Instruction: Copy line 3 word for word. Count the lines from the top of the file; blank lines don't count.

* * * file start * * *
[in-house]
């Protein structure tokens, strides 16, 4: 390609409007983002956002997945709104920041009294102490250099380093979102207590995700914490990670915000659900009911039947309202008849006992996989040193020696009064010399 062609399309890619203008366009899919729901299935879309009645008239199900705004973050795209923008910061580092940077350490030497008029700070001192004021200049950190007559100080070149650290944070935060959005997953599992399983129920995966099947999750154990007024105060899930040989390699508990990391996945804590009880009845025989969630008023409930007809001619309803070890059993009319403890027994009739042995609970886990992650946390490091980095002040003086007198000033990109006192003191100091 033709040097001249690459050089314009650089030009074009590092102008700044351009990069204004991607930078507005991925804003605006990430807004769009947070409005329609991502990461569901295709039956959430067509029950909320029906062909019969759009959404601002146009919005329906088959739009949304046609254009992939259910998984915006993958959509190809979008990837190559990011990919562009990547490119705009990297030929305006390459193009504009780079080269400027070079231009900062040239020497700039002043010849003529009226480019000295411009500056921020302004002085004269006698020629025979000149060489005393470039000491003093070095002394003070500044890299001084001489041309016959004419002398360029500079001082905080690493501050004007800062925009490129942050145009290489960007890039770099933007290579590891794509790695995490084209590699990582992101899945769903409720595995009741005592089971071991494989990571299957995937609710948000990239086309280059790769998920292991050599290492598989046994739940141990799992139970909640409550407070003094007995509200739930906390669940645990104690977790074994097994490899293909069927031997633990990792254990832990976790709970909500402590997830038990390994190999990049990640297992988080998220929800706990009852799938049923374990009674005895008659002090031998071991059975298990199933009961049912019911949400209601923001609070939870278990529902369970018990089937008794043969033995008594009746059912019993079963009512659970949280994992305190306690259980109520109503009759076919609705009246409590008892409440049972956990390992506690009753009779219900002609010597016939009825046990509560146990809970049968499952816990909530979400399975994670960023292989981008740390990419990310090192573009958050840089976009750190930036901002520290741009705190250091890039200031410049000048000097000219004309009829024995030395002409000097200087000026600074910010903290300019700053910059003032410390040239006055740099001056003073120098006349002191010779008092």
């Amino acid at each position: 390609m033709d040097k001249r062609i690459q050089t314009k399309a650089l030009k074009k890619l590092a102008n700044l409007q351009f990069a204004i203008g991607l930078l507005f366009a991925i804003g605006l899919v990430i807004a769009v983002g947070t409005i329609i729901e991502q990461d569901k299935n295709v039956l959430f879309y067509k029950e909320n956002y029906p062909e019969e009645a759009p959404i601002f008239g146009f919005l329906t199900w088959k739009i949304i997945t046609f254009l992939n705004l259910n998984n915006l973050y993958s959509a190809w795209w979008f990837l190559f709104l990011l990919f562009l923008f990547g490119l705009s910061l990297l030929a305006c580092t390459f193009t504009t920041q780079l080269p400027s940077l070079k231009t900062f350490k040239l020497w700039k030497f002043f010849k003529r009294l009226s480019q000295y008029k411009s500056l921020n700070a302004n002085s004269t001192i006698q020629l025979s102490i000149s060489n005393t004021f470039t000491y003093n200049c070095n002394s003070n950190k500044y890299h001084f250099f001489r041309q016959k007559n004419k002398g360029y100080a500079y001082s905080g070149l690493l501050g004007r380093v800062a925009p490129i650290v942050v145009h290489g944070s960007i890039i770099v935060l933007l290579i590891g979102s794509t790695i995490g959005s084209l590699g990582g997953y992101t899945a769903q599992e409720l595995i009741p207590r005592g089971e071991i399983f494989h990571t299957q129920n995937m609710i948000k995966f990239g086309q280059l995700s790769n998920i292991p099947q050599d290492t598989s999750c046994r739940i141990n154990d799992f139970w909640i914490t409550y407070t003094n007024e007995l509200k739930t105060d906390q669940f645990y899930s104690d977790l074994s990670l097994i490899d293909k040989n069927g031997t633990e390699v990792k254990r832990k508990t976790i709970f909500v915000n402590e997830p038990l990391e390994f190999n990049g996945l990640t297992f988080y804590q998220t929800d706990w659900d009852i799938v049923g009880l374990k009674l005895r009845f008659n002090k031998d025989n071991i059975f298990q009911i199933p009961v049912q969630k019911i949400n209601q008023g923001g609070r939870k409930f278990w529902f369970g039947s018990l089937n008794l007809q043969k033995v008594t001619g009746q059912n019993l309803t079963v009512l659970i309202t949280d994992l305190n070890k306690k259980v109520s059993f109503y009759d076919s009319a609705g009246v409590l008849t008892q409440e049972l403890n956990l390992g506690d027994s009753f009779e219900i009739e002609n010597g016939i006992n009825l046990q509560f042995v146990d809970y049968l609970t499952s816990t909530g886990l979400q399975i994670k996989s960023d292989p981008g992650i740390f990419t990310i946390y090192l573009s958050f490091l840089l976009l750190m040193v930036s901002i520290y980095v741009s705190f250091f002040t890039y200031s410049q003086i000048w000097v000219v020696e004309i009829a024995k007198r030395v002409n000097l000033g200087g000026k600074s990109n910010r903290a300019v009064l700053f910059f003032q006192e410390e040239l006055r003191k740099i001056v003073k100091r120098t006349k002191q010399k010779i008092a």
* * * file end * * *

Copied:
């Amino acid at each position: 390609m033709d040097k001249r062609i690459q050089t314009k399309a650089l030009k074009k890619l590092a102008n700044l409007q351009f990069a204004i203008g991607l930078l507005f366009a991925i804003g605006l899919v990430i807004a769009v983002g947070t409005i329609i729901e991502q990461d569901k299935n295709v039956l959430f879309y067509k029950e909320n956002y029906p062909e019969e009645a759009p959404i601002f008239g146009f919005l329906t199900w088959k739009i949304i997945t046609f254009l992939n705004l259910n998984n915006l973050y993958s959509a190809w795209w979008f990837l190559f709104l990011l990919f562009l923008f990547g490119l705009s910061l990297l030929a305006c580092t390459f193009t504009t920041q780079l080269p400027s940077l070079k231009t900062f350490k040239l020497w700039k030497f002043f010849k003529r009294l009226s480019q000295y008029k411009s500056l921020n700070a302004n002085s004269t001192i006698q020629l025979s102490i000149s060489n005393t004021f470039t000491y003093n200049c070095n002394s003070n950190k500044y890299h001084f250099f001489r041309q016959k007559n004419k002398g360029y100080a500079y001082s905080g070149l690493l501050g004007r380093v800062a925009p490129i650290v942050v145009h290489g944070s960007i890039i770099v935060l933007l290579i590891g979102s794509t790695i995490g959005s084209l590699g990582g997953y992101t899945a769903q599992e409720l595995i009741p207590r005592g089971e071991i399983f494989h990571t299957q129920n995937m609710i948000k995966f990239g086309q280059l995700s790769n998920i292991p099947q050599d290492t598989s999750c046994r739940i141990n154990d799992f139970w909640i914490t409550y407070t003094n007024e007995l509200k739930t105060d906390q669940f645990y899930s104690d977790l074994s990670l097994i490899d293909k040989n069927g031997t633990e390699v990792k254990r832990k508990t976790i709970f909500v915000n402590e997830p038990l990391e390994f190999n990049g996945l990640t297992f988080y804590q998220t929800d706990w659900d009852i799938v049923g009880l374990k009674l005895r009845f008659n002090k031998d025989n071991i059975f298990q009911i199933p009961v049912q969630k019911i949400n209601q008023g923001g609070r939870k409930f278990w529902f369970g039947s018990l089937n008794l007809q043969k033995v008594t001619g009746q059912n019993l309803t079963v009512l659970i309202t949280d994992l305190n070890k306690k259980v109520s059993f109503y009759d076919s009319a609705g009246v409590l008849t008892q409440e049972l403890n956990l390992g506690d027994s009753f009779e219900i009739e002609n010597g016939i006992n009825l046990q509560f042995v146990d809970y049968l609970t499952s816990t909530g886990l979400q399975i994670k996989s960023d292989p981008g992650i740390f990419t990310i946390y090192l573009s958050f490091l840089l976009l750190m040193v930036s901002i520290y980095v741009s705190f250091f002040t890039y200031s410049q003086i000048w000097v000219v020696e004309i009829a024995k007198r030395v002409n000097l000033g200087g000026k600074s990109n910010r903290a300019v009064l700053f910059f003032q006192e410390e040239l006055r003191k740099i001056v003073k100091r120098t006349k002191q010399k010779i008092a």